Sheffield United’s patience is rewarded by Billy Sharp

One of the best Slavisa Jokanovicisms is when Sheffield United’s manager regularly talks about how he or his team must not “cry” about this or that. On Saturday, his Blades and Derby County both had plenty of reasons to throw their toys out of the pram, yet both showed commendable character.

Because the Blades are on a roll at the moment – unbeaten in seven matches if you just look at the football and not penalty shout-outs – and the world is against the Rams, only the hosts got rewarded for it. They had won 1-0 without playing well, which matters when you have ambitions to win promotion.

An afternoon loaded with backstories – Derby’s first match since their 12-point deduction for going into administration, Phil Jagielka 700th career appearance but his first at Bramall Lane as an away player, the battle of the Baldocks between brothers George and Sam, Ravel Morrison’s return to S2 to name a few – was lacking a gripping frontstory until an explosive finish saw the Blades awarded an 89th-minute penalty thumped home by Billy Sharp, who had missed from 12 yards seven days earlier.

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Then a twist as Tom Lawrence went through to score the third stoppage-time goal United had conceded at home this season. Robin Olsen tipped it onto his post to claim his first clean sheet for the club.

Billy Sharp of Sheffield Utd celebrates scoring the winning goal. Picture: Simon Bellis / Sportimage

It was harsh on Derby, who hit the crossbar through Jagielka in the first half and showed huge determination to keep the hosts at bay after goalkeeper Kelle Roos was rightly red-carded for bringing Sharp down outside the area in the 58th minute.

The siege which followed was predictable, Jokanovic throwing on a second striker, Oli McBurnie, for a holding midfielder, Oliver Norwood, and later the guile of Conor Hourihane, who ultimately created the goal.

But until Sharp thumped his penalty down the middle then “shushed” the away fans who had been signing some disgraceful songs about him, it had felt like it was just not going to happen.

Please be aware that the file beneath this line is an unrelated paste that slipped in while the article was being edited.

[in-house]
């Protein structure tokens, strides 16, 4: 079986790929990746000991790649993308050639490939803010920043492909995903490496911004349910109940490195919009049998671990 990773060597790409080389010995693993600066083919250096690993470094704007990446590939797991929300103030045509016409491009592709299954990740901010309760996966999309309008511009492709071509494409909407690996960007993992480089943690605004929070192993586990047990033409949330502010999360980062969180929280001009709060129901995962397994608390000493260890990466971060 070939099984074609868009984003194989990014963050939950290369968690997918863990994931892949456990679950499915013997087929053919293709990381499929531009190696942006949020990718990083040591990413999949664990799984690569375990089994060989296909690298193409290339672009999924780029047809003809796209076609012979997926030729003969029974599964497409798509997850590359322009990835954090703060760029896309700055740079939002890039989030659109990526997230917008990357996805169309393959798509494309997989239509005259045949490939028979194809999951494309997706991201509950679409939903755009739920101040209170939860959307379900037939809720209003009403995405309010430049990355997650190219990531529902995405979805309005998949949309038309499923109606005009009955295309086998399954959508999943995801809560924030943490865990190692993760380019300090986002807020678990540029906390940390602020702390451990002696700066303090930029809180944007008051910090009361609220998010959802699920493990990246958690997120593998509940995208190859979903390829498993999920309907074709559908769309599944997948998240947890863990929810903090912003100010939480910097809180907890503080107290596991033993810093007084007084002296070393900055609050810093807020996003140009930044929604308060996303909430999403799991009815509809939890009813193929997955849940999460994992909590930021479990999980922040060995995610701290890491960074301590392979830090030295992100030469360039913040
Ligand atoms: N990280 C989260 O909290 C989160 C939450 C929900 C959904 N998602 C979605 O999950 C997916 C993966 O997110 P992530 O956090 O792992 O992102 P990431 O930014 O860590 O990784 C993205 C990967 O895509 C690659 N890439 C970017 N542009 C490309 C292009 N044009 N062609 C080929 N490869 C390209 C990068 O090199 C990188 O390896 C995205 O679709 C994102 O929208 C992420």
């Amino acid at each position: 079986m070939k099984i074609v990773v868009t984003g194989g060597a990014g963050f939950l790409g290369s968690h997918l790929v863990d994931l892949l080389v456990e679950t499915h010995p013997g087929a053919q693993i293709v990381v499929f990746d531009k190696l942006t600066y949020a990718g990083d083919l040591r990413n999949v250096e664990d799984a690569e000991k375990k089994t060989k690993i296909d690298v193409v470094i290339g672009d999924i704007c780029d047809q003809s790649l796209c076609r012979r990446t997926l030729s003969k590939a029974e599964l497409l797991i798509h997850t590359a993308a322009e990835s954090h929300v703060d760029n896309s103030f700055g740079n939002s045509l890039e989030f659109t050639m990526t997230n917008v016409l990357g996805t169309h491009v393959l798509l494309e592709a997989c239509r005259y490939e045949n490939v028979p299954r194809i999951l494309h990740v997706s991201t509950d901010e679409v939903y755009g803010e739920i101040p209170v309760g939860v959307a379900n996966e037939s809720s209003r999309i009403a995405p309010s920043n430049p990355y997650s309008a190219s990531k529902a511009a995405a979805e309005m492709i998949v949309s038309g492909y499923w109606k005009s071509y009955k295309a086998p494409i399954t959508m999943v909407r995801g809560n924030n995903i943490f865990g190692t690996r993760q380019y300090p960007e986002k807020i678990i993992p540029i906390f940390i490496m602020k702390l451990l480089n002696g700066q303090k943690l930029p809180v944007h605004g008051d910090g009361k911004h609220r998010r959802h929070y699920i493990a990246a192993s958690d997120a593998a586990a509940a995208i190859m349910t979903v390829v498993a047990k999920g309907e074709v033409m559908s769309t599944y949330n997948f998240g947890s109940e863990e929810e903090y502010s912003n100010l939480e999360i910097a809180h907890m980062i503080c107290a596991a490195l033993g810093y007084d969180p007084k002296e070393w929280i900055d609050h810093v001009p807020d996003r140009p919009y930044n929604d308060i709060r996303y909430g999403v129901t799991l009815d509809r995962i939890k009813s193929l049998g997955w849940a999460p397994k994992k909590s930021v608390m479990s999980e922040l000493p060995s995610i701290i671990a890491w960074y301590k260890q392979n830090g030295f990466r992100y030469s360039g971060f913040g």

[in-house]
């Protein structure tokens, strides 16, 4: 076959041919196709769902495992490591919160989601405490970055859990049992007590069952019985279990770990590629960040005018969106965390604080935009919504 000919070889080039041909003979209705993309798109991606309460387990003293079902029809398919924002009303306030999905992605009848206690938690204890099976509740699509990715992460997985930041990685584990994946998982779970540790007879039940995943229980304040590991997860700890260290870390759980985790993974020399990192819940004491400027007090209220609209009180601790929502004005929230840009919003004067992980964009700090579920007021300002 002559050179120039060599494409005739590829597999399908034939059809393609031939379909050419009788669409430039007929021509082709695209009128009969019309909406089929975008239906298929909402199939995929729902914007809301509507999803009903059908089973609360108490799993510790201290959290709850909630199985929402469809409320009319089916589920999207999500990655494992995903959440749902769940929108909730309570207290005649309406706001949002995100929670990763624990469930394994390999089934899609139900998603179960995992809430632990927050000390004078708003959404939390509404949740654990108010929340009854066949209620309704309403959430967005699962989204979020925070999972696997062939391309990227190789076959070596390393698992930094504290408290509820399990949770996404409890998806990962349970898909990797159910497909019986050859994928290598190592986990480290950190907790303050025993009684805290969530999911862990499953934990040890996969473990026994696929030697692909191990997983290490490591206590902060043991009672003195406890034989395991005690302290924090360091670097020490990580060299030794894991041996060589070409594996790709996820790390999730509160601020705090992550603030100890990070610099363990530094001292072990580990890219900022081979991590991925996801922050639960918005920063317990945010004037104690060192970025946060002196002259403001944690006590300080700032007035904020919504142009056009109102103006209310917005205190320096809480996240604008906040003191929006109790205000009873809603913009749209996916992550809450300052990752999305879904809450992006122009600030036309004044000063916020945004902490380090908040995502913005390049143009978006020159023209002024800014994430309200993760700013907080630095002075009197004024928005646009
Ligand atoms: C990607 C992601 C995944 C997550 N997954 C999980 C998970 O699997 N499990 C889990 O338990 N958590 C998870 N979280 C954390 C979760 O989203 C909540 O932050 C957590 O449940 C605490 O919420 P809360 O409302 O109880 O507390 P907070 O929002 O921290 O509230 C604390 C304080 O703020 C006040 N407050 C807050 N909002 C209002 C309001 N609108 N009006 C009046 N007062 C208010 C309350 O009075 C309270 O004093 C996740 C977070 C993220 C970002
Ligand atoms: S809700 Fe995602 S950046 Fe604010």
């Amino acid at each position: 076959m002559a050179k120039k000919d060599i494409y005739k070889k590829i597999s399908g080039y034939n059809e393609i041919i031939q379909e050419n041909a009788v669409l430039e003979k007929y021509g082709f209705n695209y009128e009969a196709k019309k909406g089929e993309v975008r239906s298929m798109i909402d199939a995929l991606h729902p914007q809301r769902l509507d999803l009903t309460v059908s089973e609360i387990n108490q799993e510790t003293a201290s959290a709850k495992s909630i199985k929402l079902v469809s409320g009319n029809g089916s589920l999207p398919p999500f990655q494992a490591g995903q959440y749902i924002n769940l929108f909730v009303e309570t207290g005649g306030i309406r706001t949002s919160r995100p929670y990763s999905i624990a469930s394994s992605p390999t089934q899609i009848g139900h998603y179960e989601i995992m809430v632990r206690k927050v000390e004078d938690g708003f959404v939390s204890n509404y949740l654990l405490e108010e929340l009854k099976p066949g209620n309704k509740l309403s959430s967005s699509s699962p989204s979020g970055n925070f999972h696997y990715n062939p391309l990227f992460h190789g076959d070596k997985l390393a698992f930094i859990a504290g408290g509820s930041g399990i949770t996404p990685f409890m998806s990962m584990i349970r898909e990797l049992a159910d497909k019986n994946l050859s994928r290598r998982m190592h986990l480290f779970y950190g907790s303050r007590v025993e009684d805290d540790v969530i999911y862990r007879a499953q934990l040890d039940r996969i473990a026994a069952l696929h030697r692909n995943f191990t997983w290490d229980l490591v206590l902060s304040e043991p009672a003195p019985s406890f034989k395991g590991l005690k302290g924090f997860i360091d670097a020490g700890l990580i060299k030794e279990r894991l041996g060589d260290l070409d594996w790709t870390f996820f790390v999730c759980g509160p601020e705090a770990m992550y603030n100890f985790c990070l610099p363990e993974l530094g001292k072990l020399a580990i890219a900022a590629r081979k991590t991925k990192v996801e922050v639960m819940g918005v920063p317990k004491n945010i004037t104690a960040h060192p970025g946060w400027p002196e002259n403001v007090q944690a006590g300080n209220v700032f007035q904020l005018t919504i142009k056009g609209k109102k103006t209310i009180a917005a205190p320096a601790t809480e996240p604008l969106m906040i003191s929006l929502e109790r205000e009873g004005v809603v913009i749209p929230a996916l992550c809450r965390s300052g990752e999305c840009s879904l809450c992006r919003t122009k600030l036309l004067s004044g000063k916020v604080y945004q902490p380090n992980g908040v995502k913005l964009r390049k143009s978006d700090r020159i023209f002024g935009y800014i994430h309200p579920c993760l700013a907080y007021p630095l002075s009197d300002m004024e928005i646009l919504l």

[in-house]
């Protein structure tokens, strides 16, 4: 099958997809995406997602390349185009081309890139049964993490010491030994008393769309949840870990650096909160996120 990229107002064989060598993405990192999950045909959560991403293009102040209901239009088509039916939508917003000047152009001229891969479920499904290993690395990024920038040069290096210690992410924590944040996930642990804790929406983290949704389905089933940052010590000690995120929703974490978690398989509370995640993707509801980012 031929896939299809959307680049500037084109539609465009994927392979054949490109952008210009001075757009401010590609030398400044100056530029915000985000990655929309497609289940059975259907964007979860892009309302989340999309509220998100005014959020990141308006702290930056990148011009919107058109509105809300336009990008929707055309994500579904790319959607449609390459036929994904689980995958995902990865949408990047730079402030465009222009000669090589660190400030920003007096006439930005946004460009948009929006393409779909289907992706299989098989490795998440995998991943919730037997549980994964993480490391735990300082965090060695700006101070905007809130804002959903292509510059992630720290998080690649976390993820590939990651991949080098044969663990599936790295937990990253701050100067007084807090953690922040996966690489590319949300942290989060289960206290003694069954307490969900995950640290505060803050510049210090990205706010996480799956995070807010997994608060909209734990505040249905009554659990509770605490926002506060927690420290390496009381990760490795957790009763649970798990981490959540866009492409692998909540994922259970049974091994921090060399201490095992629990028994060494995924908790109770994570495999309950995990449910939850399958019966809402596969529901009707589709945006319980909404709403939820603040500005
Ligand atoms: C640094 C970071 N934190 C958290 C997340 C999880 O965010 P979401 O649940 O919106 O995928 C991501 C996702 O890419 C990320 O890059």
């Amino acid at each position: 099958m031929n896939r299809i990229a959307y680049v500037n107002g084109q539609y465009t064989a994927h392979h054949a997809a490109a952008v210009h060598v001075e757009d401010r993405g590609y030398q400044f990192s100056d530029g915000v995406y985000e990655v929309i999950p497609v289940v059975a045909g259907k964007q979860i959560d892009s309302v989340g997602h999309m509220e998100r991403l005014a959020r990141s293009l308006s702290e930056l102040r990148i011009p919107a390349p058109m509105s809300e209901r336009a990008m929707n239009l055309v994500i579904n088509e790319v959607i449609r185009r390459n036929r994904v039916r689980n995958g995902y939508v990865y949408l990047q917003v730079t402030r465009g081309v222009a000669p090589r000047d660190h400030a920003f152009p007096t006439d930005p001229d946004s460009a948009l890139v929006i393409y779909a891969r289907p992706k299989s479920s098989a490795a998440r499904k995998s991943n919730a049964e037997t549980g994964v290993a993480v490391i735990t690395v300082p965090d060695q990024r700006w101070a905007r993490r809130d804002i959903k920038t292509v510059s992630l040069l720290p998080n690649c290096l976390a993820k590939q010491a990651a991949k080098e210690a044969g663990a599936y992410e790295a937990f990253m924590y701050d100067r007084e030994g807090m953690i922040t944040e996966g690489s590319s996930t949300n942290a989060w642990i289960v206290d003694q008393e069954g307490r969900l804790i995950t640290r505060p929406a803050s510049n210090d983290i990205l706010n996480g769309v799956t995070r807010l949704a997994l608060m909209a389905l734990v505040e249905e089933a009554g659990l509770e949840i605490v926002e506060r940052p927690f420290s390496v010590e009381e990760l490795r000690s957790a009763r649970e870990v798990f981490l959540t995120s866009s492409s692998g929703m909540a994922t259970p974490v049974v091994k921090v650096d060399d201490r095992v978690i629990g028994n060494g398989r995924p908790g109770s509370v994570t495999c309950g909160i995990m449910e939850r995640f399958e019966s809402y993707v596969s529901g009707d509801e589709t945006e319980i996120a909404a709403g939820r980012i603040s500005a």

The Blades made the running throughout.

Sheffield United's Billy Sharp. Picture: Alistair Langham / Sportimage

Sharp’s 11th-minute touch to take down Baldock’s lofted pass was sublime but his shot was anything but. As the half-hour approached his header from a wonderful cross by the clearly inspired right-back was way off target. Falling backwards he would also head wide at a corner.

A lesser striker would have lost heart.

Seemingly unable to score it, Sharp ought to have made the opening goal from the first half’s last act, running into the channel after Ben Osborn switched from fancy stepovers to a cutting pass, but Iliman Ndiaye’s header ricocheted anywhere but the goal.

Sharp and Ndiaye were not the only ones suffering. In the space of a couple of minutes another inspiration behind their recent form, Morgan Gibbs-White, lost possession to set up a failed Rams raid, broke down a potential Blades counter-attack with a heavy touch and overhit a pass to Baldock. His frustration got the better of him when he was booked for his angry reaction to a foul where he thought he was the sinned against, not the sinner.

And whilst there were other Blades chances, Jagielka’s header against the bar and Sam Baldock’s snapshot just wide after Lawrence had a shot blocked were better than any of them.

George Baldock almost released Sharp in the 53rd minute simply by putting his foot through the ball. When Norwood did five minutes later with a much more cultured outside-of-the-boot pass, Roos came second in the race and brought Sharp down.

When Osborn put the ball into the net seconds after the whistle blew, you could see the hard-luck story forming. Once Roos dragged himself off the field Gibbs-White dinked the free-kick into the jumping wall.

At that point Derby really ought to have done the decent thing and crumbled but they are made of sterner stuff and it was the Blades’ sob stories that continued, not that it was all down to misfortune. Ndiaye’s header five yards wide from only six yards out was the worst crime against finishing.

But eventually Curtis Davies gave them a hand, seemingly thinking as Hourihane crossed that he was playing fly keeper, and tipping it away.

Jokanovic could be critical of his team’s game management, highlighting how their failure to keep the ball for the last six minutes nearly saw it go the way of the matches against Preston North End and Huddersfield Town, but his recent complaints have come from a position of strength. One thing he could not cry about was his team’s bottle.

“In some moments I complained about body-shape, attitude and trust but on the other side there is Billy Sharp,” said Jokanovic proudly.

“This is an important signal, that I have people with strong personalities.

“Mentally this game was important for us and (showed) we don’t need to give up before the 96th, 97th minute.

“We are progressing, it’s simple. We need to change the mentality, the competitiveness. It’s different tactics. We need to be aggressive and always look to be in the game.”

This Sheffield United team is far from perfect but having started the season looking sorry for itself, now it looks to have rediscovered the fighting spirit which was its trademark for so long.

Derby can testify that can only take you so far but teams will struggle to get anywhere without it.